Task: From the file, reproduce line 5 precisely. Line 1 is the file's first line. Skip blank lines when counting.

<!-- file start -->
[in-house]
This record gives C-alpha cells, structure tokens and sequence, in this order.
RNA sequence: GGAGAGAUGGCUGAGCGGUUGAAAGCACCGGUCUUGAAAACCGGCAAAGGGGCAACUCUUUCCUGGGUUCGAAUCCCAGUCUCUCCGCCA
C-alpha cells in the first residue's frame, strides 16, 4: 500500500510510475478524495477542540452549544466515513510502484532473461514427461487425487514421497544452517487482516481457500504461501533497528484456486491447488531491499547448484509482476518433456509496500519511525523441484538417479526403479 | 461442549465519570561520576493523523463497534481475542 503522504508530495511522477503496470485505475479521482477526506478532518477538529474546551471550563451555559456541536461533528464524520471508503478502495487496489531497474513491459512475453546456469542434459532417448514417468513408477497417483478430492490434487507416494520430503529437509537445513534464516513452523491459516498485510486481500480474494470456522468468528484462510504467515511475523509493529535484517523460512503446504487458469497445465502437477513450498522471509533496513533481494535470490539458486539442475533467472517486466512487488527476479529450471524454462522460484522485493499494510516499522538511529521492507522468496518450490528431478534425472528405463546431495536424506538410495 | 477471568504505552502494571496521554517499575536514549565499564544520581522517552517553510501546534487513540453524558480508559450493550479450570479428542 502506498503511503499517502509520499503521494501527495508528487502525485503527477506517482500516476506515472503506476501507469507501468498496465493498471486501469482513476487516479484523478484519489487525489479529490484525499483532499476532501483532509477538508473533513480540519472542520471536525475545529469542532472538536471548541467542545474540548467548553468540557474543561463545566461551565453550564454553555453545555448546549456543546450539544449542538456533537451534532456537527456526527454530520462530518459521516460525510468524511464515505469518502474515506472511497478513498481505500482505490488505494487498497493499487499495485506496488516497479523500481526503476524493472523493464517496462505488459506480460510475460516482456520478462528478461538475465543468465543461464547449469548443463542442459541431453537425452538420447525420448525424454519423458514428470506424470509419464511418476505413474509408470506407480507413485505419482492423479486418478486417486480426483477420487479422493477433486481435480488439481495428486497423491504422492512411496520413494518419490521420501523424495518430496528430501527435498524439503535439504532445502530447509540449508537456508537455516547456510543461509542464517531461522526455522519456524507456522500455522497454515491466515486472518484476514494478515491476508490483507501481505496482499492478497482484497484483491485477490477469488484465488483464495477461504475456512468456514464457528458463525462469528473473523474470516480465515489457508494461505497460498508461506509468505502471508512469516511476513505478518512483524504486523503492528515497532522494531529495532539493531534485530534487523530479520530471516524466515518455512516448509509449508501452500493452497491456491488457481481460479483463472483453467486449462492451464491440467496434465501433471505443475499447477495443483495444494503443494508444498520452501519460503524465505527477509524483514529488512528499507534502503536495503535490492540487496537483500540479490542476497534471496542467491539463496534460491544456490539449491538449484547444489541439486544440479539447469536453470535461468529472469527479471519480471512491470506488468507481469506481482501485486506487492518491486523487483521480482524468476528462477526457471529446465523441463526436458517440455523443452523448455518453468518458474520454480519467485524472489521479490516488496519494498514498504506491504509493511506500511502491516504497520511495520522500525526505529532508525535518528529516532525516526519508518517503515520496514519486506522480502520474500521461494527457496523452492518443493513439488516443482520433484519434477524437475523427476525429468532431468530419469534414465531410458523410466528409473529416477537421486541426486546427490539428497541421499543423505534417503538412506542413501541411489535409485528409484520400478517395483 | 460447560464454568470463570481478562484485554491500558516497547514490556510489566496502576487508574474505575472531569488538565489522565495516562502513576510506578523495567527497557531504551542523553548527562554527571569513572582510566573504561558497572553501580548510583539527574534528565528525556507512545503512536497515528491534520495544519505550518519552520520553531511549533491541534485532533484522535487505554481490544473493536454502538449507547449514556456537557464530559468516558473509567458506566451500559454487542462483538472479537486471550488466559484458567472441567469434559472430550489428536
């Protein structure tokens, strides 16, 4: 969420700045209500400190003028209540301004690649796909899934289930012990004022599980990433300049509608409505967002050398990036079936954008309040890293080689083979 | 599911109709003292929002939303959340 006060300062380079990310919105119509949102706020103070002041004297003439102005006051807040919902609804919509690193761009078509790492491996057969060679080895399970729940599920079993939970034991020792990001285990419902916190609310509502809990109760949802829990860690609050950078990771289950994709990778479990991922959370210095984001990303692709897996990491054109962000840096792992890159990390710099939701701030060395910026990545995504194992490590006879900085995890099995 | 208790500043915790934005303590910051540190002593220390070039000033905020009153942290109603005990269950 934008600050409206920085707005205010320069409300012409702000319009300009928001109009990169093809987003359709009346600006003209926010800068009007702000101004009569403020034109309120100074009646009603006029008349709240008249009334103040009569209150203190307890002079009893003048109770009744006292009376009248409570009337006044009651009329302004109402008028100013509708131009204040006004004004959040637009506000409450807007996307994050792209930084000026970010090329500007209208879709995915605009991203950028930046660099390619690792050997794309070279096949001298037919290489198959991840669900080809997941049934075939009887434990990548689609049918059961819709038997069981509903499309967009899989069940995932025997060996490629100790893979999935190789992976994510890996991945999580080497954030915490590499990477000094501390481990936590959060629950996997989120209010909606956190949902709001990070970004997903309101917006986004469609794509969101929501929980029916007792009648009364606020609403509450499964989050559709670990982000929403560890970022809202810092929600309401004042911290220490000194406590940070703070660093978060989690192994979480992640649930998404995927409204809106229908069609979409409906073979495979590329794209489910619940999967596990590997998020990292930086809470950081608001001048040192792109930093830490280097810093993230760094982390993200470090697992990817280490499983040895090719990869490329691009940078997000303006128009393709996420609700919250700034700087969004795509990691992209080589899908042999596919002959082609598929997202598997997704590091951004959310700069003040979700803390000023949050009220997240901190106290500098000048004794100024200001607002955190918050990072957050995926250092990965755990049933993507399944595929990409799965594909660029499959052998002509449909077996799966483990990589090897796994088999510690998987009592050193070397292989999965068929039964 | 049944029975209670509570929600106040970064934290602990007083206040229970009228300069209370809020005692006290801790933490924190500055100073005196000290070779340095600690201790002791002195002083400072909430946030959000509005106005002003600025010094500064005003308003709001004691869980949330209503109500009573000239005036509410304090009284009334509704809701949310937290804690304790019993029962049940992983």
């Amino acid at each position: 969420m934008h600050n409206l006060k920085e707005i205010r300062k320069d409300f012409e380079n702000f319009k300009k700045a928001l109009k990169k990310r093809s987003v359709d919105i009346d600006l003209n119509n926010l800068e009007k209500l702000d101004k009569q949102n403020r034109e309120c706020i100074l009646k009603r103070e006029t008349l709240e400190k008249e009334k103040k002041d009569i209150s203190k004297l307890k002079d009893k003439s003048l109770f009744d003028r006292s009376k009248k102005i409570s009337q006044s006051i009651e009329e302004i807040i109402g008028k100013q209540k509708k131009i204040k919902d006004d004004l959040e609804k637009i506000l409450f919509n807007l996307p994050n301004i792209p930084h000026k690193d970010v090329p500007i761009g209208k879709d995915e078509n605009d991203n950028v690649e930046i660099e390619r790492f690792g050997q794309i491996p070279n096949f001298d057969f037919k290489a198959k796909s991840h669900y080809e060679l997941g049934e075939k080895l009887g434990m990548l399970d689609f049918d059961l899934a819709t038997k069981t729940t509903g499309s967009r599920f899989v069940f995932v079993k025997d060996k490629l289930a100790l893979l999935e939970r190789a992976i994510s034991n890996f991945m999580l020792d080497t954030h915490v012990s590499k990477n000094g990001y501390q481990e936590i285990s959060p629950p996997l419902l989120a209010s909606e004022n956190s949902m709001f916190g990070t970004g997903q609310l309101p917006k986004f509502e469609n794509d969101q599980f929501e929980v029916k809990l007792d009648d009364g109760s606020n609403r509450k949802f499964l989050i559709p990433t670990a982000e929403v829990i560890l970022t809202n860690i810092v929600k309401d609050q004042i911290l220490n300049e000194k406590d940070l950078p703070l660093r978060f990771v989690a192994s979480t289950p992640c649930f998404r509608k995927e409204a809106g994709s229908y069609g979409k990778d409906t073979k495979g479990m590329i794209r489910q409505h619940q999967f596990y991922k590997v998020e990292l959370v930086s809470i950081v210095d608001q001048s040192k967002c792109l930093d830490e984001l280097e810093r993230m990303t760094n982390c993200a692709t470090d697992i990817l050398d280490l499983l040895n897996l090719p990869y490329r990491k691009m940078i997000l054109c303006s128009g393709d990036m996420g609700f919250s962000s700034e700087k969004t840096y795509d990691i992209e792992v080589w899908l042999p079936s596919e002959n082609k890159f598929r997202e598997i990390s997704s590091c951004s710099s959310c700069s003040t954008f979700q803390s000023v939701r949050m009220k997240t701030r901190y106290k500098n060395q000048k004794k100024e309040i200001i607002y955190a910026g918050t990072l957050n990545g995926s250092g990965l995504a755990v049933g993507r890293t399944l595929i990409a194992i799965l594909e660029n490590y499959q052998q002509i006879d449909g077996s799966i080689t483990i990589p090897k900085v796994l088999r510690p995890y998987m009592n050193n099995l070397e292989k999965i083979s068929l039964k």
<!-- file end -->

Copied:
């Protein structure tokens, strides 16, 4: 969420700045209500400190003028209540301004690649796909899934289930012990004022599980990433300049509608409505967002050398990036079936954008309040890293080689083979 | 599911109709003292929002939303959340 006060300062380079990310919105119509949102706020103070002041004297003439102005006051807040919902609804919509690193761009078509790492491996057969060679080895399970729940599920079993939970034991020792990001285990419902916190609310509502809990109760949802829990860690609050950078990771289950994709990778479990991922959370210095984001990303692709897996990491054109962000840096792992890159990390710099939701701030060395910026990545995504194992490590006879900085995890099995 | 208790500043915790934005303590910051540190002593220390070039000033905020009153942290109603005990269950 934008600050409206920085707005205010320069409300012409702000319009300009928001109009990169093809987003359709009346600006003209926010800068009007702000101004009569403020034109309120100074009646009603006029008349709240008249009334103040009569209150203190307890002079009893003048109770009744006292009376009248409570009337006044009651009329302004109402008028100013509708131009204040006004004004959040637009506000409450807007996307994050792209930084000026970010090329500007209208879709995915605009991203950028930046660099390619690792050997794309070279096949001298037919290489198959991840669900080809997941049934075939009887434990990548689609049918059961819709038997069981509903499309967009899989069940995932025997060996490629100790893979999935190789992976994510890996991945999580080497954030915490590499990477000094501390481990936590959060629950996997989120209010909606956190949902709001990070970004997903309101917006986004469609794509969101929501929980029916007792009648009364606020609403509450499964989050559709670990982000929403560890970022809202810092929600309401004042911290220490000194406590940070703070660093978060989690192994979480992640649930998404995927409204809106229908069609979409409906073979495979590329794209489910619940999967596990590997998020990292930086809470950081608001001048040192792109930093830490280097810093993230760094982390993200470090697992990817280490499983040895090719990869490329691009940078997000303006128009393709996420609700919250700034700087969004795509990691992209080589899908042999596919002959082609598929997202598997997704590091951004959310700069003040979700803390000023949050009220997240901190106290500098000048004794100024200001607002955190918050990072957050995926250092990965755990049933993507399944595929990409799965594909660029499959052998002509449909077996799966483990990589090897796994088999510690998987009592050193070397292989999965068929039964 | 049944029975209670509570929600106040970064934290602990007083206040229970009228300069209370809020005692006290801790933490924190500055100073005196000290070779340095600690201790002791002195002083400072909430946030959000509005106005002003600025010094500064005003308003709001004691869980949330209503109500009573000239005036509410304090009284009334509704809701949310937290804690304790019993029962049940992983």